Response to Covid-19 in Wales may have helped limit infection among people experiencing homelessness

Researchers associated with WISERD working at the Administrative Data Research Centre Wales have been looking at coronavirus infection rates among people experiencing homelessness in Wales. Their research was in response to concerns from the outset of the Covid-19 pandemic of possible high rates of infection, hospitalisation, and death amongst homeless populations.

Experiencing homelessness potentially means having to share space in temporary or unsuitable accommodation. In some cases, people may also lack sanitary conditions. People experiencing homelessness may therefore have faced difficulties in social distancing, isolating when sick, and maintaining hand hygiene. People experiencing homelessness have also been found to have higher prevalence of health conditions, increasing the chances of Covid-19 related complications and death amongst this group.

Evidence on coronavirus infection rates among people experiencing homelessness mainly comes from the USA and has focused almost exclusively on people accessing homeless shelters. As has been found with other infectious diseases, the conditions people face in shelters, such as overcrowding and shared air spaces, represent a particularly high risk of transmission. Estimates of coronavirus infection rates for people using shelters have therefore been highly variable, largely dependent on whether there was a local Covid-19 outbreak—evidence synthesis has found highs of 32% during outbreaks, to lows of 2% without an outbreak.

However, at the start of the pandemic, specific policies were put in place in Wales to reduce the use of shelters and other forms of accommodation with shared communal airspace.

The Welsh government made a £50m investment and mandated a move away from communal accommodation solutions for people experiencing homelessness, instead favouring self-contained

This compares to the United States and other nations where communal shelters continued to operate, with attempts made to reduce contact between people using them. The divergence in
policies meant that existing evidence of coronavirus infection rates among people experiencing homelessness was not directly transferable to a Welsh context.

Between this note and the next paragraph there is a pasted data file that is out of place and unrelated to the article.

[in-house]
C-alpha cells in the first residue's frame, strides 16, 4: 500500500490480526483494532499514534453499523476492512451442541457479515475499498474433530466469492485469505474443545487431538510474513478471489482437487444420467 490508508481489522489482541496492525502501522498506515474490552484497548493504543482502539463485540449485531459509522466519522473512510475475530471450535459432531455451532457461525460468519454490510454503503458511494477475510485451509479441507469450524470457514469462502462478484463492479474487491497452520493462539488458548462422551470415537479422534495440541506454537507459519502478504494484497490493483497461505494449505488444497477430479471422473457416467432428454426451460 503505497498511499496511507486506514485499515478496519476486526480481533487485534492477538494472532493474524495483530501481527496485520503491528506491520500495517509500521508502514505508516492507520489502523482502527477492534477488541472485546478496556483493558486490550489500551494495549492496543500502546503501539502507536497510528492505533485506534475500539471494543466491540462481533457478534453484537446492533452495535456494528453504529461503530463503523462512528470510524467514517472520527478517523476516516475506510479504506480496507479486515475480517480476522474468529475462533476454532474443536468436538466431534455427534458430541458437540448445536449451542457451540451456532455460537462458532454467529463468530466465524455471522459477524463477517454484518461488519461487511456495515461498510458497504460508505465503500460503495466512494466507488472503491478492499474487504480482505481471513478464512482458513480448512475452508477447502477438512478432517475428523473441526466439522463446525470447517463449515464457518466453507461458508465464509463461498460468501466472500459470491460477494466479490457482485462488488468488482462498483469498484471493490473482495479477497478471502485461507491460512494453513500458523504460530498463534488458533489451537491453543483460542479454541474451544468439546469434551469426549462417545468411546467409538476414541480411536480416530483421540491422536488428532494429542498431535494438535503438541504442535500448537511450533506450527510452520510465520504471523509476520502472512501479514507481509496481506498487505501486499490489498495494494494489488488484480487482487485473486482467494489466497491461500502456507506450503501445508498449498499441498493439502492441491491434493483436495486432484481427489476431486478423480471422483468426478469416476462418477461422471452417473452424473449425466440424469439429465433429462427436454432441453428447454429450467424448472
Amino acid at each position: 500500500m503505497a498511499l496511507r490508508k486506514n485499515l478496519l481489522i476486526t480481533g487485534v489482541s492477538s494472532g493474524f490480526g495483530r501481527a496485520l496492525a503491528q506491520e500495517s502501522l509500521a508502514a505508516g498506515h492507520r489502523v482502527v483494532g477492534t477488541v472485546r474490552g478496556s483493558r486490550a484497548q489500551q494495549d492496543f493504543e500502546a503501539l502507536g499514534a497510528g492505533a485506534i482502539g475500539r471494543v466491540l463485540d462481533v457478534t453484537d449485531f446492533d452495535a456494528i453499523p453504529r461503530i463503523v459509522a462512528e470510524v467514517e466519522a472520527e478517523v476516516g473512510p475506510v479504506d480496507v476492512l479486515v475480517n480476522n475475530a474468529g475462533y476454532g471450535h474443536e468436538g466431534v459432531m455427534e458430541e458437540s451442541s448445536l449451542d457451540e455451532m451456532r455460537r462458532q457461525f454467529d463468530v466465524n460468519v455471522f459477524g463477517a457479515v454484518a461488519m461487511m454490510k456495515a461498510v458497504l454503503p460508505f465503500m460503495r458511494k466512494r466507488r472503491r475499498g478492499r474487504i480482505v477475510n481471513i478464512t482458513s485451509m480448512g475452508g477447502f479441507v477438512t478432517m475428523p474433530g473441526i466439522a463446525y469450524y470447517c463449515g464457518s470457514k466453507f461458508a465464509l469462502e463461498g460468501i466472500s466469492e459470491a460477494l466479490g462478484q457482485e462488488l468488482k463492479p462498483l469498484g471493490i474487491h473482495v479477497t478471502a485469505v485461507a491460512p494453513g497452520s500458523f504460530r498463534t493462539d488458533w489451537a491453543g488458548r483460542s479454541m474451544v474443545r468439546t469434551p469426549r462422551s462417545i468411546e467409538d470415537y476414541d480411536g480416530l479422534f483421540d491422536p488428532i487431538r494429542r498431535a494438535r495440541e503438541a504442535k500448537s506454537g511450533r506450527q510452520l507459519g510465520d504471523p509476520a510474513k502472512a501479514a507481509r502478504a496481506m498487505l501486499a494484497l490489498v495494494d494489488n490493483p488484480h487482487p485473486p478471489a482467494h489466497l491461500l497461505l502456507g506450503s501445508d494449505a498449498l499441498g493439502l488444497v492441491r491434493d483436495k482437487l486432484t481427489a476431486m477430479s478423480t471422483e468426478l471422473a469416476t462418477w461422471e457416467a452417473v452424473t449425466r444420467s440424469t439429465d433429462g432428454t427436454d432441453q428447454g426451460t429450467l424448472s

In conducting the study, data from healthcare providers and substance use services were used to identify people experiencing homelessness in the population in Wales. Coronavirus infection data from PCR and blood tests were then used to calculate rates for people experiencing homelessness, not-homeless people, and people not experiencing homelessness but with similar characteristics to people who had experienced homelessness.

The study’s surprising finding was that despite fears of high infection rates among people experiencing homelessness in Wales, a year intothe pandemic, rates were lower than ‘not-homeless’ people in the general population of similar demographics—5.0% compared to 6.9. These findings suggest that changes to homelessness policy during the pandemic, and the subsequent actions
by local authorities, social landlords, and third sector organisations, may have had a positive impact in relation to infection rates on people who were experiencing homelessness at the time.

The Covid-19 pandemic has provided a stark demonstration of the public health issues arising when people are housed in inappropriate forms of temporary accommodation. This joins a
large body of evidence suggesting that use of communal shelters can cause more harm than good. Phasing out the use of problematic communal forms of accommodation for people experiencing homelessness is something that all nations should move towards. It is therefore appropriate that in their ‘post-pandemic’ recovery programme, the Welsh Government’s homelessness policy implies an end to the provision of night shelters.


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